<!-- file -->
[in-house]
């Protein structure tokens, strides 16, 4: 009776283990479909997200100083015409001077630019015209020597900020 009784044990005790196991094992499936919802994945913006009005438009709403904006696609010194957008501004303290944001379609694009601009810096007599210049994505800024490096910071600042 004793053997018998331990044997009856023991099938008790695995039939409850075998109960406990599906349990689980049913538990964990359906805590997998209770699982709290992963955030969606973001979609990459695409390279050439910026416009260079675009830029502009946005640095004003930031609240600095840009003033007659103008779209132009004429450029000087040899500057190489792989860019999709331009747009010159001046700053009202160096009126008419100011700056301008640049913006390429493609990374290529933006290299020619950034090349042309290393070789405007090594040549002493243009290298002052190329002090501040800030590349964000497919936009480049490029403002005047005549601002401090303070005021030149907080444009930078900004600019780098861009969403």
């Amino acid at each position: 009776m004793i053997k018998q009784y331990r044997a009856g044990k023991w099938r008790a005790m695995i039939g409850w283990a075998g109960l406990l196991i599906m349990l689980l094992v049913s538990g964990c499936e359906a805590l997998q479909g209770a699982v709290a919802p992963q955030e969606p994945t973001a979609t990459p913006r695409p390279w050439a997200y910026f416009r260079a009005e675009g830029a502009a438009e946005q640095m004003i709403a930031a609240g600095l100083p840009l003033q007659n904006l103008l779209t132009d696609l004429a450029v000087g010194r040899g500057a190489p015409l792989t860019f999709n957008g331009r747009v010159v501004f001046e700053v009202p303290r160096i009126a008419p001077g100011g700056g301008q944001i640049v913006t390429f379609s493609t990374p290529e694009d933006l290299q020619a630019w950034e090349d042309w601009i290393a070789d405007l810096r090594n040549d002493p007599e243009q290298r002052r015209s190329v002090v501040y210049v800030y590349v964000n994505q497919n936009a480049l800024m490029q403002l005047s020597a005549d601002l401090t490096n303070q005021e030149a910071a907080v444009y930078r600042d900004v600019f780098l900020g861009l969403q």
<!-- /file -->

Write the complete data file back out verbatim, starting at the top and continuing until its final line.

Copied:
[in-house]
């Protein structure tokens, strides 16, 4: 009776283990479909997200100083015409001077630019015209020597900020 009784044990005790196991094992499936919802994945913006009005438009709403904006696609010194957008501004303290944001379609694009601009810096007599210049994505800024490096910071600042 004793053997018998331990044997009856023991099938008790695995039939409850075998109960406990599906349990689980049913538990964990359906805590997998209770699982709290992963955030969606973001979609990459695409390279050439910026416009260079675009830029502009946005640095004003930031609240600095840009003033007659103008779209132009004429450029000087040899500057190489792989860019999709331009747009010159001046700053009202160096009126008419100011700056301008640049913006390429493609990374290529933006290299020619950034090349042309290393070789405007090594040549002493243009290298002052190329002090501040800030590349964000497919936009480049490029403002005047005549601002401090303070005021030149907080444009930078900004600019780098861009969403």
């Amino acid at each position: 009776m004793i053997k018998q009784y331990r044997a009856g044990k023991w099938r008790a005790m695995i039939g409850w283990a075998g109960l406990l196991i599906m349990l689980l094992v049913s538990g964990c499936e359906a805590l997998q479909g209770a699982v709290a919802p992963q955030e969606p994945t973001a979609t990459p913006r695409p390279w050439a997200y910026f416009r260079a009005e675009g830029a502009a438009e946005q640095m004003i709403a930031a609240g600095l100083p840009l003033q007659n904006l103008l779209t132009d696609l004429a450029v000087g010194r040899g500057a190489p015409l792989t860019f999709n957008g331009r747009v010159v501004f001046e700053v009202p303290r160096i009126a008419p001077g100011g700056g301008q944001i640049v913006t390429f379609s493609t990374p290529e694009d933006l290299q020619a630019w950034e090349d042309w601009i290393a070789d405007l810096r090594n040549d002493p007599e243009q290298r002052r015209s190329v002090v501040y210049v800030y590349v964000n994505q497919n936009a480049l800024m490029q403002l005047s020597a005549d601002l401090t490096n303070q005021e030149a910071a907080v444009y930078r600042d900004v600019f780098l900020g861009l969403q």